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HOME > MEDIA > CORPORATE PROTOCOL INTERVIEW

When you first meet Valerie Sokolosky, you realize that here is someone who practices what she preaches. Enthusiastic, organized, attractively dressed, she seems a walking advertisement for her seminar, Image of Excellence.

"It's not natural, let me assure you," she laughs. "I had to learn every bit of it, which makes it that must easier for me to help other people learn."

California native raised in Oklahoma, Ms. Sokolosky became an IBM corporate wife and lived all over the country; after settling in Dallas, she began speaking on salesmanship. The Image of Excellence seminar grew from those early speeches.

"When I started doing image consulting about 25 years ago, I was the only one doing it," she says. "Now there are make-up artists and color analysts who call themselves image consultants, but to me that's only a part of it. Your image is what you project, what you do, what kind of memory you leave behind you."

Image of Excellence is broken into four sections. The first concerns the impression others receive of you visually, verbally and non-verbally. This part of the program inspired Ms. Sokolosky's first book, SEASONS OF SUCCESS, which is into its fourth printing.

The book, CORPORATE PROTOCOL-- A BRIEF CASE FOR ETIQUETTE, was sparked by the second part of the seminar. "It's not really a manners book," Ms. Sokolosky states. "I don't lay down lists of rules for every occasion; what I try to do is teach the skills of manners so people can learn how to feel comfortable in any situation, social or business."

The third part of the seminar deals with communication skills; not just writing and speaking the language in a manner proper to business, but learning to understand your personality traits in business and how to recognize those of others, resulting in positive rapports and work relationships in and out of companies.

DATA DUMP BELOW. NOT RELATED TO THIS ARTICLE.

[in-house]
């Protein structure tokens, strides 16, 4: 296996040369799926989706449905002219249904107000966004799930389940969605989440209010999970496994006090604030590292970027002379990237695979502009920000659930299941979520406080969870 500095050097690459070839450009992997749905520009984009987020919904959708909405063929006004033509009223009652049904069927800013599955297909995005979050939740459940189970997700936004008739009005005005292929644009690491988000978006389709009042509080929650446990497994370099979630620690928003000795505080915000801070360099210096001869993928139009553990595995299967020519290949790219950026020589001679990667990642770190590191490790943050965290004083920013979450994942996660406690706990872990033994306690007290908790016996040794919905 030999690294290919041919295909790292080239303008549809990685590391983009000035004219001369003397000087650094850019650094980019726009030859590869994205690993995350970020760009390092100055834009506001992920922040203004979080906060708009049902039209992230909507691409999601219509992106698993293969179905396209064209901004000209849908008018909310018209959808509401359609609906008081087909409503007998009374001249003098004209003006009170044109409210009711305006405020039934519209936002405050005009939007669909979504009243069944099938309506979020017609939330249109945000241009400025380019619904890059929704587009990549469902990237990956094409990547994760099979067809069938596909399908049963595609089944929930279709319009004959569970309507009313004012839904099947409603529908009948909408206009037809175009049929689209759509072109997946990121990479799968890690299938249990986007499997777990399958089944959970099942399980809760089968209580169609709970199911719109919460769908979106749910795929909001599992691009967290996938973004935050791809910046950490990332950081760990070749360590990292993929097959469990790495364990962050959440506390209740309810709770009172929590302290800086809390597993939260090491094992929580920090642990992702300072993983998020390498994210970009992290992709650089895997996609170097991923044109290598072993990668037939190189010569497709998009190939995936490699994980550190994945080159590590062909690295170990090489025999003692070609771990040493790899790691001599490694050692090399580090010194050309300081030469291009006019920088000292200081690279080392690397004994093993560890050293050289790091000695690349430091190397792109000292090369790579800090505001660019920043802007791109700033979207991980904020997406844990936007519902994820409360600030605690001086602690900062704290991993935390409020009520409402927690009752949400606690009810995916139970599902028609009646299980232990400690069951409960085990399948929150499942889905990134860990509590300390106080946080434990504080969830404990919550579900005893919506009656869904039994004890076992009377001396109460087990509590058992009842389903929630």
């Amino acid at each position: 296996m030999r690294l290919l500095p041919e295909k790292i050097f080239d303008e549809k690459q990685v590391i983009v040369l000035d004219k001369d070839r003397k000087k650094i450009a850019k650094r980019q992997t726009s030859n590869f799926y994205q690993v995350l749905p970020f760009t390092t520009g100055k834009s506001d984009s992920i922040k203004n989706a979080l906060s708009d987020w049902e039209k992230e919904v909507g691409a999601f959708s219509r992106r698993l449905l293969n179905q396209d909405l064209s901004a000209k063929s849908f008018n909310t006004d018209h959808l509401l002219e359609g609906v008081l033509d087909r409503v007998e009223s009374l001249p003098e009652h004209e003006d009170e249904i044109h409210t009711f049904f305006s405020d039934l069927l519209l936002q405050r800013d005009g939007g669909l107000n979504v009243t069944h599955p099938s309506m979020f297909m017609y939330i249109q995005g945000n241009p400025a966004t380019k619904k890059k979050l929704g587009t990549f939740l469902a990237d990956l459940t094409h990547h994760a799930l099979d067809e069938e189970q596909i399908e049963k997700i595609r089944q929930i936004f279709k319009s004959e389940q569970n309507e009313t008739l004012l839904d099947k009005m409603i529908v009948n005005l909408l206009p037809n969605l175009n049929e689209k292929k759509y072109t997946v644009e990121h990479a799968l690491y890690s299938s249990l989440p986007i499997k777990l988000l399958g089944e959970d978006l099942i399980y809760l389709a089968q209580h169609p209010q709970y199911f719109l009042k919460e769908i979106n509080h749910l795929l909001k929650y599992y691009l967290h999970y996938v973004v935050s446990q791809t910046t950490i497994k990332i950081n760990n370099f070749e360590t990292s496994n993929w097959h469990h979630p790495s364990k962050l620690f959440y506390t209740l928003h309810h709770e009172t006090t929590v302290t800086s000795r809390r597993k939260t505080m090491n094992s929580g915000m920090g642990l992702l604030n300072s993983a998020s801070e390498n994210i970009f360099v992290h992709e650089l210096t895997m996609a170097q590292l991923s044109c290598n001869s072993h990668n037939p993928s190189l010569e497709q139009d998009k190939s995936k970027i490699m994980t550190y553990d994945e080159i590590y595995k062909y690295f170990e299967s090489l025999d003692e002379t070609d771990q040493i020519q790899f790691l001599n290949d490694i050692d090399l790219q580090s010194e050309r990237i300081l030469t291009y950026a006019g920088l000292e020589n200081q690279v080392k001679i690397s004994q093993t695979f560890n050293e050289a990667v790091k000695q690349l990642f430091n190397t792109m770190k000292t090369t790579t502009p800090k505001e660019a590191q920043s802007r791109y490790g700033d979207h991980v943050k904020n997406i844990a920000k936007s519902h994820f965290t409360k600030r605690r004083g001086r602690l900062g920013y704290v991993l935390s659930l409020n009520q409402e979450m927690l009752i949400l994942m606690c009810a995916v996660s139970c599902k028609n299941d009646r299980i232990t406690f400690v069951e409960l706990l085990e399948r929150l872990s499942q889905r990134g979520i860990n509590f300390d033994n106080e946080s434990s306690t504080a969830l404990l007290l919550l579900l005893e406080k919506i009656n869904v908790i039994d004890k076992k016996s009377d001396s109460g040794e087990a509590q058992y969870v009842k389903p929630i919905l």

"I hesitate to call the fourth segment ethics, but that's a part of it," Ms. Sokolosky goes on. "I try to instill the importance of the integrity approach to marketing and customer selling and service. Without the customer, a business wouldn't exist, so don't you think the employees of the company should work to find what is of value to that customer?"

Is she ever accused of being a goody two-shoes or a reformer?

She smiles. "Occasionally, but my challenging statement is, companies don't improve until people improve... Organizations don't... Families don't... It's interesting, too, as a national platform speaker that no matter what industry I'm speaking to at a convention or sales meeting, they all ask me to be sure and include something about being the best they can be.

"I guess that's the heart of my business," Ms. Sokolosky says. "I'm in the business of helping organizations, companies, and people be the best they can, and that covers how they look, how they act, how they talk, how they think, how they present themselves professionally as well as personally, and how they sell. That's what comprises an impage, and everyone should have the best image they can."

 
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